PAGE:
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Ignore Trump’s war chest: Democrats are soaring past Republicans in fundraising

August 10, 2021, 3:00 PM UTC
Former President Donald Trump speaks at a rally in Phoenix on July 24, 2021. “Trump’s waning media presence and influence, as well as the Democratic Party’s current fundraising strategy, have seemingly been a boon to Democrats vying to maintain control of the House,” the authors write.
Photo by Brandon Bell/Getty Images

Many political commentators have once again fallen for misleading Trump narratives intended to divert public attention from the truth. In this instance, the narrative goes something like this: The enduring popularity of Donald Trump is turning into a huge fundraising boom that will carry Republican candidates to overwhelming victories in 2022.

Our original analysis of Federal Election Commission data shows that this story line represents yet another “big lie,” this time distracting the public from the facts of Trump’s and his party’s faltering funding. 

A simple Google search of the phrase “Trump $102 million funds” identifies fully 2,050 references in news publications in the past month alone—including alarmist, high-profile pieces in multiple major outlets, many published under banner headlines pronouncing Trump’s soaring fundraising success and pointing to the “new” nine-figure bounty in his campaign coffers. But the real and largely untold story is that Democrats have flipped places with Republicans and are now far out-raising GOP congressional candidates.

The much trumpeted $102 million figure hasn’t held up to scrutiny. While reporting noted that the former President’s political committees brought in $82 million during the first half of the year, CNN would later clarify that “that total also included funds collected in 2020 that were transferred into his account this year,” raising the question of just how much of this money comprised truly new 2021 inflows.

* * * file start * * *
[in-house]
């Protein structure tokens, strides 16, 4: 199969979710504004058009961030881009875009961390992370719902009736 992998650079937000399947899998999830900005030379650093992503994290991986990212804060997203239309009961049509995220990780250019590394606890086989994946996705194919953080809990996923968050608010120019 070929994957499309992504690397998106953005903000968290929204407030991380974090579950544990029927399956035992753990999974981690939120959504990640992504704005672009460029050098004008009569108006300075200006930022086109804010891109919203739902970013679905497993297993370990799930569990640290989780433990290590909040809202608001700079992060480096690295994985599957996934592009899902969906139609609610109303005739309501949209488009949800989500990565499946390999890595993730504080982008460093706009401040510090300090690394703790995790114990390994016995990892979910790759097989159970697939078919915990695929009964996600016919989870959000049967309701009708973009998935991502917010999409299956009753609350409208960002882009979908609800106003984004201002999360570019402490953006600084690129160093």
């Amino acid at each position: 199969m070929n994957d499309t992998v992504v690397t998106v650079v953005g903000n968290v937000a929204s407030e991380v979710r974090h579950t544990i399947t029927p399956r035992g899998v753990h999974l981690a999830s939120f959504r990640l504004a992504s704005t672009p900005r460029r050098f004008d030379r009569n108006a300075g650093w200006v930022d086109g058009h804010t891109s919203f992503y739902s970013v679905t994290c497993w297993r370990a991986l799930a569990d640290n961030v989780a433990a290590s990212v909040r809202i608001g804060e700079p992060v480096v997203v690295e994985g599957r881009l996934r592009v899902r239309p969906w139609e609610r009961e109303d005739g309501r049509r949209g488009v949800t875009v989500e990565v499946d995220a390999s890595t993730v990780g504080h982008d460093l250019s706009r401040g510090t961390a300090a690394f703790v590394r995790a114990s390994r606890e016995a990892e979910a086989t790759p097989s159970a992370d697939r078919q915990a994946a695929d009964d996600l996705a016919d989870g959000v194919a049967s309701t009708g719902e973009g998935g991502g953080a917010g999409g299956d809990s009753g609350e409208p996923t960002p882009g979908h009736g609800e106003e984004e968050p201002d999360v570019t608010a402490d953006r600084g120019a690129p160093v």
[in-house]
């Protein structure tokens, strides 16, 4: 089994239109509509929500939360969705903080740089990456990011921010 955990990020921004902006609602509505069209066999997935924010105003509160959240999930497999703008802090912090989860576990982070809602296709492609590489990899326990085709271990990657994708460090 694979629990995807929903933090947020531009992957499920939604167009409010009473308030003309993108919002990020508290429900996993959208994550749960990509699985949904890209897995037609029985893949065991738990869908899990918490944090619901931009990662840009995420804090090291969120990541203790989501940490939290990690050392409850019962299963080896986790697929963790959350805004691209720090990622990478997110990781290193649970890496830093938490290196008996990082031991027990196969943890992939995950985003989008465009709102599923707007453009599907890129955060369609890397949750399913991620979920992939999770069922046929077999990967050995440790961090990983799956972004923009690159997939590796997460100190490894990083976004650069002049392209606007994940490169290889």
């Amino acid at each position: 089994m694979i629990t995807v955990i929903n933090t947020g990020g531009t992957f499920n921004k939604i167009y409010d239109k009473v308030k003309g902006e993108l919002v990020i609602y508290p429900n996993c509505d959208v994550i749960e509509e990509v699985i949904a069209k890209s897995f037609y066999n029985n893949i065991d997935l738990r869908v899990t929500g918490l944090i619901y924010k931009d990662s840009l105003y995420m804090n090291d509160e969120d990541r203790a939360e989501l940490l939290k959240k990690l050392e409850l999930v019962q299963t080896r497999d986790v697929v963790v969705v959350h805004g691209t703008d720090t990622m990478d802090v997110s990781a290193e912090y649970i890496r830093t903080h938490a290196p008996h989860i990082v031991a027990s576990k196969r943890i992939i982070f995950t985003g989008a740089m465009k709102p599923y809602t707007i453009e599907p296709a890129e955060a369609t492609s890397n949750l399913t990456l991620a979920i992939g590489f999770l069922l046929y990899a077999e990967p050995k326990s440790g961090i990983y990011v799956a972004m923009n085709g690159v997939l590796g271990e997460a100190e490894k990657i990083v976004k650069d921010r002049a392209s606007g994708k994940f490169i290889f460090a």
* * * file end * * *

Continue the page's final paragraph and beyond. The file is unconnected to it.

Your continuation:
Adding on to this, a new report published by the New York Times has discovered that nearly 20% of the $56 million raised in 2021 has had to be refunded due to highly questionable fundraising tactics. These tactics involve opt-in boxes that are automatically checked when a donor contributes money to Trump’s political fund through the GOP-sponsored WinRed website. That unethical practice was not unique to the former President: All in all, the Republican Party has returned more than $135 million from the 2020 election cycle through June 2021. 

Whatever its provenance, little of the $102 million in his war chest has been spent on Donald Trump’s endorsed candidates to date. Trump, who boasts of the ultimate power of his endorsement, has seen that influence tested in the past few weeks. In late July, his endorsed candidate, Susan Wright, lost to fellow Republican Jake Ellzey by more than six percentage points in a special election in Texas’s Sixth Congressional District. A week later, Trump’s favored candidate, Mike Carey, did emerge victorious in an 11-way Republican primary to replace Rep. Steve Stivers in Ohio’s 15th District—though not without an 11th-hour infusion of $350,000 from a Trump-friendly super PAC, a sign that the Trump brand alone may not be what it seems.